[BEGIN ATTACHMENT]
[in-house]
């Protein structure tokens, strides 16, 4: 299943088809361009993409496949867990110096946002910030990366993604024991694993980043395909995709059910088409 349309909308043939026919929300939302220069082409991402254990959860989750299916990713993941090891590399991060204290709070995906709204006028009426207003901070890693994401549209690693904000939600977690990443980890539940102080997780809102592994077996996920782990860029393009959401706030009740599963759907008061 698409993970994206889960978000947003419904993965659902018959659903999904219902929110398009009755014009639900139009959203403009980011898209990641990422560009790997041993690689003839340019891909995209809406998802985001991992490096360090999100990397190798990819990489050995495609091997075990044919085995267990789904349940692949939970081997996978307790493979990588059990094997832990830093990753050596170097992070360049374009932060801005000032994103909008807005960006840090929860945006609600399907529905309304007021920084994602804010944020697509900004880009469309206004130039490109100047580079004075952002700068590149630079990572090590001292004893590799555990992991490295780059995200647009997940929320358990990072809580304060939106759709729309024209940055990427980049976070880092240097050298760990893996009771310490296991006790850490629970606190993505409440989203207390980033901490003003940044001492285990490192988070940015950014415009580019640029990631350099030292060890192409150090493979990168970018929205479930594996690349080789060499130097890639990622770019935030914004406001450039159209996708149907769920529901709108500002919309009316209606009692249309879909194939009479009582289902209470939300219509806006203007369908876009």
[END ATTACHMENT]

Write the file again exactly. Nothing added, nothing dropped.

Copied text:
[in-house]
């Protein structure tokens, strides 16, 4: 299943088809361009993409496949867990110096946002910030990366993604024991694993980043395909995709059910088409 349309909308043939026919929300939302220069082409991402254990959860989750299916990713993941090891590399991060204290709070995906709204006028009426207003901070890693994401549209690693904000939600977690990443980890539940102080997780809102592994077996996920782990860029393009959401706030009740599963759907008061 698409993970994206889960978000947003419904993965659902018959659903999904219902929110398009009755014009639900139009959203403009980011898209990641990422560009790997041993690689003839340019891909995209809406998802985001991992490096360090999100990397190798990819990489050995495609091997075990044919085995267990789904349940692949939970081997996978307790493979990588059990094997832990830093990753050596170097992070360049374009932060801005000032994103909008807005960006840090929860945006609600399907529905309304007021920084994602804010944020697509900004880009469309206004130039490109100047580079004075952002700068590149630079990572090590001292004893590799555990992991490295780059995200647009997940929320358990990072809580304060939106759709729309024209940055990427980049976070880092240097050298760990893996009771310490296991006790850490629970606190993505409440989203207390980033901490003003940044001492285990490192988070940015950014415009580019640029990631350099030292060890192409150090493979990168970018929205479930594996690349080789060499130097890639990622770019935030914004406001450039159209996708149907769920529901709108500002919309009316209606009692249309879909194939009479009582289902209470939300219509806006203007369908876009």